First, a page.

This is an example of when the results reveal the opposite to the obvious conclusion. It is easy to make bad inferences with data, which is why the expertise of humans who have the benefit of context and critical thinking is vital to ensure that the work of AI technology is harnessed correctly.  Marketing is about people and psychology – no single metric, no matter how accurate, can provide the answer to how successful activity has been, or reveal what to do next. Marketers must work in partnership with analysts to draw answers together from a suite of techniques employed to build a fuller picture of effectiveness.

Humans can understand the data and context that models don’t. Analysts with years of experience will grasp predictability and accuracy and eliminate potential AI bias. This is vital for marketers planning to take actions with AI. Take for example the AI model Amazon designed to select the best resumes during its hiring process, but which subsequently showed a preference for male candidates. It was human intelligence that identified this significant failing and prevented biased hiring.



Looking to the future

It’s important to note that AI refers to a system developed to perform a specific task. In the case of ChatGPT, for example, this is to respond to a natural language request with a coherent and well written answer based on the information it was trained on. This should not be confused with artificial general intelligence (AGI), which can solve any problem in the same way a human can, and which most experts believe is still many years or even decades away.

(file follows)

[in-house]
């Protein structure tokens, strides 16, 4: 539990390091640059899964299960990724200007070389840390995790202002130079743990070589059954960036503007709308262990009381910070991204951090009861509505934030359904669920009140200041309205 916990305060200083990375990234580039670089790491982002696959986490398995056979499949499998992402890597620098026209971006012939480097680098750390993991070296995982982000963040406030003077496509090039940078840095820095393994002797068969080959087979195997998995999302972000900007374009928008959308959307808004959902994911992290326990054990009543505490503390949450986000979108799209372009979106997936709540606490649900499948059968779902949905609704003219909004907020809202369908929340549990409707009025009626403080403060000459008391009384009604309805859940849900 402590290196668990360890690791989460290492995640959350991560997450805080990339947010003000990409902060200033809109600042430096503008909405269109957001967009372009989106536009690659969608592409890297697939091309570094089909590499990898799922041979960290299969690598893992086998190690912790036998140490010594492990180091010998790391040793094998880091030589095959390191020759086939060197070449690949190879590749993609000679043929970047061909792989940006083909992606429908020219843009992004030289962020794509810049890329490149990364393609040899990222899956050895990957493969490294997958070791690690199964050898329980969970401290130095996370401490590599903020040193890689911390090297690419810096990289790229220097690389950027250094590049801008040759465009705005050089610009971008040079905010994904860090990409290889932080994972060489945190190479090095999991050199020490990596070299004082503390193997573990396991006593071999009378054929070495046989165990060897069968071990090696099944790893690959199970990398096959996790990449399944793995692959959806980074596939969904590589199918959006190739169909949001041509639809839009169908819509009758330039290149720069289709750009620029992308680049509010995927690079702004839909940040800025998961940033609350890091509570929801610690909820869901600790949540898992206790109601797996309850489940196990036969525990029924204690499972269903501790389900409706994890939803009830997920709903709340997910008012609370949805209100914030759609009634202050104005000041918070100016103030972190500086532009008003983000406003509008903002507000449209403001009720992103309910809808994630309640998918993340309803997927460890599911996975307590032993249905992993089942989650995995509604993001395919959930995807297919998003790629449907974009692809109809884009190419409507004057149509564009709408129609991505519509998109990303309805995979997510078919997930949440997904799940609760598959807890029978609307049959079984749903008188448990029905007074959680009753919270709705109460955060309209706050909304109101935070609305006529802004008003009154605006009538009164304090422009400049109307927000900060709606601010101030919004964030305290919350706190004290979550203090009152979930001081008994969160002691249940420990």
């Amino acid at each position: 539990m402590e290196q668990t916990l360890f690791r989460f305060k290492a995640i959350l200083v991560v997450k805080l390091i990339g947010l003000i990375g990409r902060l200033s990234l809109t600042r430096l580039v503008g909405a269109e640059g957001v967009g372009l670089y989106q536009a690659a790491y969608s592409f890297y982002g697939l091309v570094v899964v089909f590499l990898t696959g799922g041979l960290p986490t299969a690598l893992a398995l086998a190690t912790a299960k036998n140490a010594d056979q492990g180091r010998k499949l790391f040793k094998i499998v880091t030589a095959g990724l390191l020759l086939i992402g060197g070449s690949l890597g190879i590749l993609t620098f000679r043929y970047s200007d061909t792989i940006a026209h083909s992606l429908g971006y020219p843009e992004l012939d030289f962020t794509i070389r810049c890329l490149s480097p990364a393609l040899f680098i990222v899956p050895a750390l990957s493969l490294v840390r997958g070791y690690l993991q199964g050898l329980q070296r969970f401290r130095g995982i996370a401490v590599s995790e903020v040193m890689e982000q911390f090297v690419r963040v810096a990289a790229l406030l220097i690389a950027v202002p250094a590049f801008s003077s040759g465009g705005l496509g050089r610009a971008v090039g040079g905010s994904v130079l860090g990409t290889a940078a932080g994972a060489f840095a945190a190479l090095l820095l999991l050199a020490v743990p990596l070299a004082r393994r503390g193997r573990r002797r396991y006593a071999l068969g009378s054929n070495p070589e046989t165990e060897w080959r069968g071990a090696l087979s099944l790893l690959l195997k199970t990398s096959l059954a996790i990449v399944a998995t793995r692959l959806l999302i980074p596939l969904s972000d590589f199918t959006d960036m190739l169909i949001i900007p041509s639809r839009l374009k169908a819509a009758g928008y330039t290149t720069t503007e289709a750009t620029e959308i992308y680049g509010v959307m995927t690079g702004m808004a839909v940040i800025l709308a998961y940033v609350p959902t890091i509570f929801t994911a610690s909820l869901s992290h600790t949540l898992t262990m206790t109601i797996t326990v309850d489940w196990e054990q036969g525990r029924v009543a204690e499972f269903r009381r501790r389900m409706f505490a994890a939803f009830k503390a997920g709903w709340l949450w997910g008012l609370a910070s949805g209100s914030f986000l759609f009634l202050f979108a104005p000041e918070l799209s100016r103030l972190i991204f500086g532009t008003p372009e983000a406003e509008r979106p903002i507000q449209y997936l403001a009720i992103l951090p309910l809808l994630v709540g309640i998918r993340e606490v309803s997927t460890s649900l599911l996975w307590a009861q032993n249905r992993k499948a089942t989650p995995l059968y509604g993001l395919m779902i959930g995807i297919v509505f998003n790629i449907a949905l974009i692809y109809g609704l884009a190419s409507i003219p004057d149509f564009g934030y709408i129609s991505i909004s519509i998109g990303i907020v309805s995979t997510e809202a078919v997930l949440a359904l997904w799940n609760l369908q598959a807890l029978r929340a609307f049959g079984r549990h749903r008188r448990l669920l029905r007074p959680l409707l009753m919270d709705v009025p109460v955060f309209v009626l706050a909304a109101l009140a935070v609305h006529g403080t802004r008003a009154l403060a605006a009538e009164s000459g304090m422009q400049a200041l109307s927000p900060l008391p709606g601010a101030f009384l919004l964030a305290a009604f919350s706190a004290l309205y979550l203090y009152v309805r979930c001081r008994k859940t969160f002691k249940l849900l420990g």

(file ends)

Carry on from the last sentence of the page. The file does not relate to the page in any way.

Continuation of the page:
AI may mimic human intelligence, but the definition of the problem it solves, the choice of training data and the use cases all rely on humans. AI can interrogate and produce insights from huge datasets well beyond any human capability, but it lacks the context and understanding that comes from a human experience of the world. So human thinking must remain at the heart of AI for now.

AI is a powerful tool that will continue to revolutionise the marketing industry, but its effectiveness relies on human intelligence. Insights provided by AI are only valuable if they are not only fuelled by data and understanding, but also used to evolve marketing plans and improve communications, as well as to drive positive change for both customers and the business. Without human action, AI is just a collection of data and algorithms – it needs human intelligence to turn insight into action and make real impact.

View the original article on Marketing Week: https://www.marketingweek.com/the-most-important-part-of-ai-is-the-human-intelligence-behind-it/